Report Shows “Respected” NRC Scientists Bound to Big Ag
On the day before the National Research Council was scheduled to release its “multi-year research report” regarding GMO food and GM crops, Food and Water Watch has released its own report revealing numerous conflicts of interest at both the NRC and the National Academy of Sciences.
The report entitled, “Under the Influence: the National Research Council on GMOS,” details millions of dollars of donations by biotech companies and Big Ag companies like Monsanto to the NRC and provides evidence of a pact-panel of scientists enlisted by the NRC to conduct studies on GMOs. Food and Water Watch describes what is essentially a revolving door of staff directors at the NRC who move back and forth between the federally chartered organization and Big Ag corporations.
Food and Water Watch also presents evidence that the NRC regularly provides scientific conclusions on agricultural issues that are heavily watered down and mostly based on industry science. Indeed, while major corporations involved in the biotech industry and pro-GMO academics are welcome in the NRC, critics are shunned.
With the NRC’s 2016 report, more than half of the experts selected to participate in the project have apparent conflicts, such as receiving research funding from industry, developing GMOs (or patents), consulting for industry or working for industry-funded organizations… Some of these scientist also have promoted GMOs in the media or lobbied government regulators in favor of GMOs.
Food and Water Watch also reveals similar conflict-of-interest when it comes to animal agriculture.
Food and Water Watch states,
Corporate influence at the NRC is by no means limited to the work that the group does on GMOs. In 2014, the NRC undertook an investigation into how to improve “sustainability” in animal agriculture through research and development. The NRC took corporate funding and recruited industry scientists to produce this report, with Monsanto, Tyson, Smithfield, the National Cattleman’s Beef Association and other industry groups involved.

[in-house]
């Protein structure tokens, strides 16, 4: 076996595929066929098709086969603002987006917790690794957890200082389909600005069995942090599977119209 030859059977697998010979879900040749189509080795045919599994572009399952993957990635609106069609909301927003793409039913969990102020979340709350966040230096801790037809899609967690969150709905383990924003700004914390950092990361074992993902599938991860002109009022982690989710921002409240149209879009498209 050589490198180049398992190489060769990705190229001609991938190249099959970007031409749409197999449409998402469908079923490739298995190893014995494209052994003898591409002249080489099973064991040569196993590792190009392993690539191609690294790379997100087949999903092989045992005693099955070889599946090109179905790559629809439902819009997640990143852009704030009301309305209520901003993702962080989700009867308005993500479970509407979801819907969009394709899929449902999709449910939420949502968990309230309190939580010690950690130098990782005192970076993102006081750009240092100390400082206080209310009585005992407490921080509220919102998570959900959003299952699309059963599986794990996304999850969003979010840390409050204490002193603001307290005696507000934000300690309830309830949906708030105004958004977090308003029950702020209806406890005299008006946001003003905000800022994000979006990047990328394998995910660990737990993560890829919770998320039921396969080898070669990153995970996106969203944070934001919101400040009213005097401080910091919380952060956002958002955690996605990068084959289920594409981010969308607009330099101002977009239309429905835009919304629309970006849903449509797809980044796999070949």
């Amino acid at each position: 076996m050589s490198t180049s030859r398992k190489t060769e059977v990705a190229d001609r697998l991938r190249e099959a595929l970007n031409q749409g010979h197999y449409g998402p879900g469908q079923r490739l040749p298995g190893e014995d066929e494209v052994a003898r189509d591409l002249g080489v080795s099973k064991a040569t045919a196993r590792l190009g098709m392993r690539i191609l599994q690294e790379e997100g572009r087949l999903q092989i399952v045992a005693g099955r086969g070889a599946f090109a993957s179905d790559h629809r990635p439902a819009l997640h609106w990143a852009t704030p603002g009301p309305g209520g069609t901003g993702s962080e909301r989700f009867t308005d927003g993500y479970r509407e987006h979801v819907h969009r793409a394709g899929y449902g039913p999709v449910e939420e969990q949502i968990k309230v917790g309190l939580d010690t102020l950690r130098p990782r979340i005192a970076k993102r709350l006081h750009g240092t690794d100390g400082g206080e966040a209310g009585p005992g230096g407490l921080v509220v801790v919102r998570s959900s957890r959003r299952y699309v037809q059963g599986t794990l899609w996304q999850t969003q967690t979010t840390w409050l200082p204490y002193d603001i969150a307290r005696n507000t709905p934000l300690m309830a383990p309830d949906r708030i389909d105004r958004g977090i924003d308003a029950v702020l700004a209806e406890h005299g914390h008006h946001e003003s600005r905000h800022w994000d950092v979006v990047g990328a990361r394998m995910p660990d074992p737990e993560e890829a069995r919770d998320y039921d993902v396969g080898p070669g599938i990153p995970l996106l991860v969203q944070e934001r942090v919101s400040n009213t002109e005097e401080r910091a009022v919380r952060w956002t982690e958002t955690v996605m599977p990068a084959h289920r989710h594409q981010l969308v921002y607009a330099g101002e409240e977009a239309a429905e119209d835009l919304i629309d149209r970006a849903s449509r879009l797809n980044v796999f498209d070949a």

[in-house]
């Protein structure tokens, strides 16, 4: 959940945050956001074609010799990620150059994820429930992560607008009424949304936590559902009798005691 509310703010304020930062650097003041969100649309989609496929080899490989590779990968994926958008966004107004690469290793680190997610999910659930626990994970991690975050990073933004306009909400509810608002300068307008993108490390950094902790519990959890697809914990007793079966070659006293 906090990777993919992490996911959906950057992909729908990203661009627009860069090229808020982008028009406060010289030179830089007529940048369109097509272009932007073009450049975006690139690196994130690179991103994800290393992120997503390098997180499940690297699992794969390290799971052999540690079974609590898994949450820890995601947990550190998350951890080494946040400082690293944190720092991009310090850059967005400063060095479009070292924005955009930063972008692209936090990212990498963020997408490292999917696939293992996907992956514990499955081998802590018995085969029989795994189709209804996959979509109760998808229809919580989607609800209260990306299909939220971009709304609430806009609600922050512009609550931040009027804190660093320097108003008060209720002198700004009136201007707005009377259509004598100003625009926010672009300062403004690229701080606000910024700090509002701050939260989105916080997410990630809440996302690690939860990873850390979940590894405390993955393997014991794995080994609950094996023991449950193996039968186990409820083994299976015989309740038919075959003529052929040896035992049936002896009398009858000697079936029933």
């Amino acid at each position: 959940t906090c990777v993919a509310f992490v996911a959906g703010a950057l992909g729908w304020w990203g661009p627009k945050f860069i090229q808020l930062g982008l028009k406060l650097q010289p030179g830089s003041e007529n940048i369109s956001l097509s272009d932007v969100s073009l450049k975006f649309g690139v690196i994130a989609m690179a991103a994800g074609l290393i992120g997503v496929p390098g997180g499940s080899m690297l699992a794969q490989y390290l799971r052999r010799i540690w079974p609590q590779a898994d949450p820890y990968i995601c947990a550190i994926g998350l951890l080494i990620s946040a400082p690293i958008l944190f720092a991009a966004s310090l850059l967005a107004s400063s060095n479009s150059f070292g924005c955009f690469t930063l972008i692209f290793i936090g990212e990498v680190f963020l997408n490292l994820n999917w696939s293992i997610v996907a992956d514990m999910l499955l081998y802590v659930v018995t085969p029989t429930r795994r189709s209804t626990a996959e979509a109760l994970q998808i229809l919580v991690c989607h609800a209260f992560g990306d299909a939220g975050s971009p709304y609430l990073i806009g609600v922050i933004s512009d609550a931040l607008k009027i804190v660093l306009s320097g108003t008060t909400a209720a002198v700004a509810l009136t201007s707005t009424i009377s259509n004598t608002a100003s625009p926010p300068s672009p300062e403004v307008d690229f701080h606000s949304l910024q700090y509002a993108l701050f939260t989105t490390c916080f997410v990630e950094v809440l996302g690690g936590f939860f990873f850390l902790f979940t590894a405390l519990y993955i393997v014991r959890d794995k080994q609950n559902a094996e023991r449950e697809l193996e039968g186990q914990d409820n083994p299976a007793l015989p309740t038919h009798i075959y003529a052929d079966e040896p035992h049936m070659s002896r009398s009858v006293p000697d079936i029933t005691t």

In this instance, the NRC appeared to function as a private, for-hire research contractor, lending its name to a report that had both industry funders and authors – and that made findings that largely support industry’s goals in animal production. Industry advocates can use the report, which bears the prestigious NRC name, to defend controversial industry practices, which has already occurred.
Food and Water Watch makes four recommendations in regards to industry influence at the NRC.
- Congress should expand and enforce the Federal Advisory Committee Act to ensure that the scientific advice the NRC produces for the government is free of conflicts of interest and bias.
- Congress should immediately halt all tax-payer funding for agricultural projects at the NRC until meaningful conflict-of-interest policies are enforced.
- The NRC should no longer engage funders, directors, authors or reviewers that have a financial interest in the outcome of any of the NRC’s work.
- The NRC should prohibit the citation of science funded or authored by industry, given the obvious potential for bias.
As Wenonah Hauter of EcoWatch writes,
Agribusiness companies like Monsanto have an outsized role at our public universities, at peer-reviewed journals and the NRC. We won’t have good public policy on new technologies like GMOs until these rampant conflicts-of-interest are addressed.